Powerful Youth for Powerful Communities
Why We Need Groundwork

Why We Need Groundwork
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  • More than half of Brooklyn's children live at or below the poverty line.
  • There are over 50,000 young people aged 7 to 14 living in Brooklyn public housing developments.
  • Children experience learning loss when they are not engaged in constructive activities during the summer, and lower-income children lose more than their higher-income peers.
  • Young people spend most of their waking hours out of school.
  • Nationwide, eight million children ages 5 to 14 spend this time without regular adult supervision.
  • 90 percent of youth arrests occur in the after-school hours between 3 and 7 p.m.
  • Students in after-school and summer learning and mentoring programs perform better in school, show greater emotional adjustment, and avoid pregnancy, substance abuse, and criminal involvement.
  • There is a positive correlation between work experiences gained in high school and employment or earnings a few years after high school.
  • When made part of a comprehensive educational program, work experience can support career exploration and planning, improve student motivation and academic achievement, develop the capacity for teamwork and other "soft skills" essential for academic and professional success, and equip students to play an active part in the economic development of their communities.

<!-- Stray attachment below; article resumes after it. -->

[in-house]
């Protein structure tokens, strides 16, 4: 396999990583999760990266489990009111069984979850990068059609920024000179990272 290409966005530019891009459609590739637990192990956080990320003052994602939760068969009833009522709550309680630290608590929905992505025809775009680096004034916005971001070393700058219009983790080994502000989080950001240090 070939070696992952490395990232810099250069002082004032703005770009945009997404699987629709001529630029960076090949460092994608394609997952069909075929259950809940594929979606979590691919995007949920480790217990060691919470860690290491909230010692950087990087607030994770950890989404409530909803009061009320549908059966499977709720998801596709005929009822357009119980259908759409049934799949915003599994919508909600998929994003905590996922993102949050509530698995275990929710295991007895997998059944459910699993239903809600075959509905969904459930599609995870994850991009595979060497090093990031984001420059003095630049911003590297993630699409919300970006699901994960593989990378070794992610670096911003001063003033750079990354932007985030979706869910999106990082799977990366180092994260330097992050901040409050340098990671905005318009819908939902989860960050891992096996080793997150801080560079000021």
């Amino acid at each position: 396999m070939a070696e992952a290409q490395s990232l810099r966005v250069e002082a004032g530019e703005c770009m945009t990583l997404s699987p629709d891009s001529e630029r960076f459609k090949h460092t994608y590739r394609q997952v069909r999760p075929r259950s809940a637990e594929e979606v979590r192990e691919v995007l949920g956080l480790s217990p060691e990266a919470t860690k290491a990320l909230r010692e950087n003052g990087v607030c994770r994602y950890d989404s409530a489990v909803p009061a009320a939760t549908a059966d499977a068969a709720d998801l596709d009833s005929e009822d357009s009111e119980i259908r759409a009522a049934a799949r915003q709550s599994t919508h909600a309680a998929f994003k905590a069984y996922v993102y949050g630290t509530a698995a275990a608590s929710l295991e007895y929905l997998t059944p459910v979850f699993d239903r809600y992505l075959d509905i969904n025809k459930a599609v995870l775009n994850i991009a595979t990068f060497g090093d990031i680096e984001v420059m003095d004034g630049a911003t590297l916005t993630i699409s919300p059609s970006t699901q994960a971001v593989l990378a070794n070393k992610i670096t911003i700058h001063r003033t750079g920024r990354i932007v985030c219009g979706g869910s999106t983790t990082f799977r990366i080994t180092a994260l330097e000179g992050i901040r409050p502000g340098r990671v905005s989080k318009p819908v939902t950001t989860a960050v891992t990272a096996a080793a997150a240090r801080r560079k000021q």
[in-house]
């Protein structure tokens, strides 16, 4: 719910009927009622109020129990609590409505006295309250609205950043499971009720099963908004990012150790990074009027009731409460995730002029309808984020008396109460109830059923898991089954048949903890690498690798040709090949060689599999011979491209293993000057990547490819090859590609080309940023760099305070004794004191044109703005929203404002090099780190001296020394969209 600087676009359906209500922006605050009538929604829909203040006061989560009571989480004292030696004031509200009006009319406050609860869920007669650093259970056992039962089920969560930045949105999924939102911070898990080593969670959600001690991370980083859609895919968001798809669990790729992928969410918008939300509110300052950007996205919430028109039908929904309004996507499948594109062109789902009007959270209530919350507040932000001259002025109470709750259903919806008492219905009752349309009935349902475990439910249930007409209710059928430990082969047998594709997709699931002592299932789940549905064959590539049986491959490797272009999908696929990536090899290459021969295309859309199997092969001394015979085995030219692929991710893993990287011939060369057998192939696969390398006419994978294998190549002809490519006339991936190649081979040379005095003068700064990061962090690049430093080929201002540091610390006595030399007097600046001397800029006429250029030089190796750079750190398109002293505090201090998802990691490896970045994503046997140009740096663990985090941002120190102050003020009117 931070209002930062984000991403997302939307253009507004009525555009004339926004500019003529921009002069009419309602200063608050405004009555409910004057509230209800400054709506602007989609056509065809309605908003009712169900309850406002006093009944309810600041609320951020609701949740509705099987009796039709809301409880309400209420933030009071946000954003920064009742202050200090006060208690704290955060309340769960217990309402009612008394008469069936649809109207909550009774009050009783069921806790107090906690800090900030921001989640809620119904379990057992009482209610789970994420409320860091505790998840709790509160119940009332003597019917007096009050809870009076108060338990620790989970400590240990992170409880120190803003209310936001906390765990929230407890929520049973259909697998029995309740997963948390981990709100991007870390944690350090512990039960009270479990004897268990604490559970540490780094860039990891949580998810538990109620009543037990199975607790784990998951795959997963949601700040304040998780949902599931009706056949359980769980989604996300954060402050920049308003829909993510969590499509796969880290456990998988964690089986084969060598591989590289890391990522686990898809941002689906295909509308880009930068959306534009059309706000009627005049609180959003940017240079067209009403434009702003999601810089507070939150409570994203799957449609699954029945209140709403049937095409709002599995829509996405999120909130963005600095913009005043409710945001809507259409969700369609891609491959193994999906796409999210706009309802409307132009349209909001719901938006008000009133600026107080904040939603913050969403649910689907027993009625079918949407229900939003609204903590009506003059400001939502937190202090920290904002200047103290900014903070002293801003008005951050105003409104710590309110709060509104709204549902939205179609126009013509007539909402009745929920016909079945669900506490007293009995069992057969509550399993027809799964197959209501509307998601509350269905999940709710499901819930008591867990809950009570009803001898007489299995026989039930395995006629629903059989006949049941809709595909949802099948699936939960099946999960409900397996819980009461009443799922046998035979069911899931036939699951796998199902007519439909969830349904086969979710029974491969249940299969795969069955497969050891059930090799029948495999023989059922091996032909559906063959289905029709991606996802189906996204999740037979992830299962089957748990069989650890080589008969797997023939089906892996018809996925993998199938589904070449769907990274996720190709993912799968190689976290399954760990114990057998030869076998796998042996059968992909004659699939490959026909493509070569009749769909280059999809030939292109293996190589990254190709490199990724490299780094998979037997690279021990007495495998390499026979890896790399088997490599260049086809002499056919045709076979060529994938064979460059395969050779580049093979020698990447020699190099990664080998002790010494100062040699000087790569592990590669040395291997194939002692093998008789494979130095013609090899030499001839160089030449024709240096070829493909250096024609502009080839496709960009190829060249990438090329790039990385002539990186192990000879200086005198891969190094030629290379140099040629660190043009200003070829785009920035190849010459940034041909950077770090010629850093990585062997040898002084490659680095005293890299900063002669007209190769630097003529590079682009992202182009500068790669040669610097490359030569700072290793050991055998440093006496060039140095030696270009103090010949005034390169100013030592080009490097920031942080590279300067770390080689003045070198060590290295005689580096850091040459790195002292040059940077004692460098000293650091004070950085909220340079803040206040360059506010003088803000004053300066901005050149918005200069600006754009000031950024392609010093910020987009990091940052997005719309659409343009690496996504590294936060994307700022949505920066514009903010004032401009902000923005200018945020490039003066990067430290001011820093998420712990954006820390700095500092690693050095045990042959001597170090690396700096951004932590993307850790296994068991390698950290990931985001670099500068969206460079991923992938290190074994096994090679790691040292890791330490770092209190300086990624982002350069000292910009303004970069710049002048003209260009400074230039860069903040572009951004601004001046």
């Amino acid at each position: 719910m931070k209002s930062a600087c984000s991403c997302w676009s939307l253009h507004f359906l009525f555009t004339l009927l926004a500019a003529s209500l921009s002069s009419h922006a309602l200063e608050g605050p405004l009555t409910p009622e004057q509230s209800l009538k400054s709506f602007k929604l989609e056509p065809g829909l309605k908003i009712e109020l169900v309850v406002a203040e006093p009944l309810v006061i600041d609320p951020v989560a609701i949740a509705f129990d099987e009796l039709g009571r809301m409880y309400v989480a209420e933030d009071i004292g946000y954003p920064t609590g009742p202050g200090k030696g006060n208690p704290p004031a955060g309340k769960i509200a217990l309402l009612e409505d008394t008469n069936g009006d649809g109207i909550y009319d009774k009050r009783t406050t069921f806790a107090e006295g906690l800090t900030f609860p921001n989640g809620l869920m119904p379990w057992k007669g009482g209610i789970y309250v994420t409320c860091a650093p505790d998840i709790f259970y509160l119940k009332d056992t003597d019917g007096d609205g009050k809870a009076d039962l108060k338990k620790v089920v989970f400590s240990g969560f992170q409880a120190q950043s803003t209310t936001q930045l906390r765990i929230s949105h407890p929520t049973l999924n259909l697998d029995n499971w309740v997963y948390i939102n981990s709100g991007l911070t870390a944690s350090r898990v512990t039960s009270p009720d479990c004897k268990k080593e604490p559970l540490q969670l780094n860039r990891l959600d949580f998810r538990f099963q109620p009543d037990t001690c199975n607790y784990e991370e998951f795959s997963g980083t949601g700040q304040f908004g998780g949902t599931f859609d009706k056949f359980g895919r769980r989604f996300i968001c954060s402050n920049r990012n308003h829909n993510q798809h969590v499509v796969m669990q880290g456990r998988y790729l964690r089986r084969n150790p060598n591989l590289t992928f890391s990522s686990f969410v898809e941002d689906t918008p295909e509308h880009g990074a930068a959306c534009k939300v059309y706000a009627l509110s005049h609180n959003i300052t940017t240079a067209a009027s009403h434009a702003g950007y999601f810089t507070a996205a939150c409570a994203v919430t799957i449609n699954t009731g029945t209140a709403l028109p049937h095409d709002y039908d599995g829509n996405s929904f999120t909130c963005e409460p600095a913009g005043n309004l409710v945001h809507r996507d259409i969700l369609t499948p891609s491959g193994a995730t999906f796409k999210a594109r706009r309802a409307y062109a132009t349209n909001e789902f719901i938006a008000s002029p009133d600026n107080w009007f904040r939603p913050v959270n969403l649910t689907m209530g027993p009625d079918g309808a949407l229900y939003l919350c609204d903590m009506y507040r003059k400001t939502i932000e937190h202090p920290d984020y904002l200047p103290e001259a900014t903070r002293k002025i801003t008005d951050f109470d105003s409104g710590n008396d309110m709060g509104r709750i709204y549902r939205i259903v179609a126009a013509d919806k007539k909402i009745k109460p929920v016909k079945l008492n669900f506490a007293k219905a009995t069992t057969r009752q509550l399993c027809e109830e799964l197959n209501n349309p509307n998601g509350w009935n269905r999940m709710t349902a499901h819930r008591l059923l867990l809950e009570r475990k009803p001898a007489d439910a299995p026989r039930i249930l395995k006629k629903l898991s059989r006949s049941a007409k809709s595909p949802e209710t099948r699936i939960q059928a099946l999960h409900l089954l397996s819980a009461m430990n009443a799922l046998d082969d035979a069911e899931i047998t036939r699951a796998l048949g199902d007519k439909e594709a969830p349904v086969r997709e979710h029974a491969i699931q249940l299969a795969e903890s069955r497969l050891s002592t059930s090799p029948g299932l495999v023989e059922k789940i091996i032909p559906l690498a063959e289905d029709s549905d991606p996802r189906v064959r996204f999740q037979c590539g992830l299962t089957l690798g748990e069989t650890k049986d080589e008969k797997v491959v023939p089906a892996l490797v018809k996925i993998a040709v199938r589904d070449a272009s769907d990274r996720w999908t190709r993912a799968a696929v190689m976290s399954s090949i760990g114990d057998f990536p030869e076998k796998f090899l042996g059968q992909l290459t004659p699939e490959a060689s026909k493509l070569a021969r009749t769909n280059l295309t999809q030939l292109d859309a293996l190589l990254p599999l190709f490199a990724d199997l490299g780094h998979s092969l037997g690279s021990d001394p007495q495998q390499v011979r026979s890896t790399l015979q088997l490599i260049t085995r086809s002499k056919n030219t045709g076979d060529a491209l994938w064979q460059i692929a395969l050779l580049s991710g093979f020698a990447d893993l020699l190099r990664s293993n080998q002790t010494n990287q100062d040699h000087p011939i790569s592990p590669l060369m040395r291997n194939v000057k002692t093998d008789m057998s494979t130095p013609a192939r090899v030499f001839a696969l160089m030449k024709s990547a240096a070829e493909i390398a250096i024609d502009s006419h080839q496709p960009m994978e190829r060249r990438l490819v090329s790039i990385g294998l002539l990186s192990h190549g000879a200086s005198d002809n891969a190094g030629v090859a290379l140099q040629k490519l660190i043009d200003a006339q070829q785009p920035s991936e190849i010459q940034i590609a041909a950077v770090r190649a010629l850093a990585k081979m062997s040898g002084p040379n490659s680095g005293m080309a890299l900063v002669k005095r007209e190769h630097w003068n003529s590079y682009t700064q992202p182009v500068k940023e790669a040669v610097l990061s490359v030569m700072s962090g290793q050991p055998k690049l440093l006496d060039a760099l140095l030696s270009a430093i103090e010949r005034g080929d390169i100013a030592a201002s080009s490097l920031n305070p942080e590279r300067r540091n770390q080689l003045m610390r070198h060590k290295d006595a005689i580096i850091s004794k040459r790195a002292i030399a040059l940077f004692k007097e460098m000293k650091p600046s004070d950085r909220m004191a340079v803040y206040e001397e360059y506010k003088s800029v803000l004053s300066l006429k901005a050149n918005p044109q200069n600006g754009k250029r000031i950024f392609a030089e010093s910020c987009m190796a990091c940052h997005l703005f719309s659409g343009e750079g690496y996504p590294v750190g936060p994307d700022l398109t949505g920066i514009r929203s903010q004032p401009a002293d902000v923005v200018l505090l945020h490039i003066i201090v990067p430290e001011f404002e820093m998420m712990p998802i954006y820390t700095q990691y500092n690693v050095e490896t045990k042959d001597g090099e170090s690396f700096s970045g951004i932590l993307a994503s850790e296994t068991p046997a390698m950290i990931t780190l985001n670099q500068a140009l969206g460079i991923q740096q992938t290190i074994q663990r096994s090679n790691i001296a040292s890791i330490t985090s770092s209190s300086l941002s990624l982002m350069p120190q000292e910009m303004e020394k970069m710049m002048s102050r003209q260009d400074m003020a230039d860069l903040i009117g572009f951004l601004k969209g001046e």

Groundwork has launched its first three programs in the East New York section of Brooklyn, the community where its co-founder and executive director, Richard Buery, grew up, and an area of great need. In East New York:

  • 71% of children are born into poverty - one of the highest concentrations in all of New York City
  • 70% of students failed to meet state reading standards in 2001
The poor academic performance in East New York's schools does not bode well for the future. Compared to their peers, struggling readers exhibit less self-confidence, increased anxiety, low motivation for learning, and lack of self-efficacy. Long term, they are more likely to perform poorly in school, drop out of school, and/or not attain higher education; face greater employment challenges; and are heavily over represented among delinquents and incarcerated individuals. Not surprisingly, the high school graduation rate in East New York is less than 40%.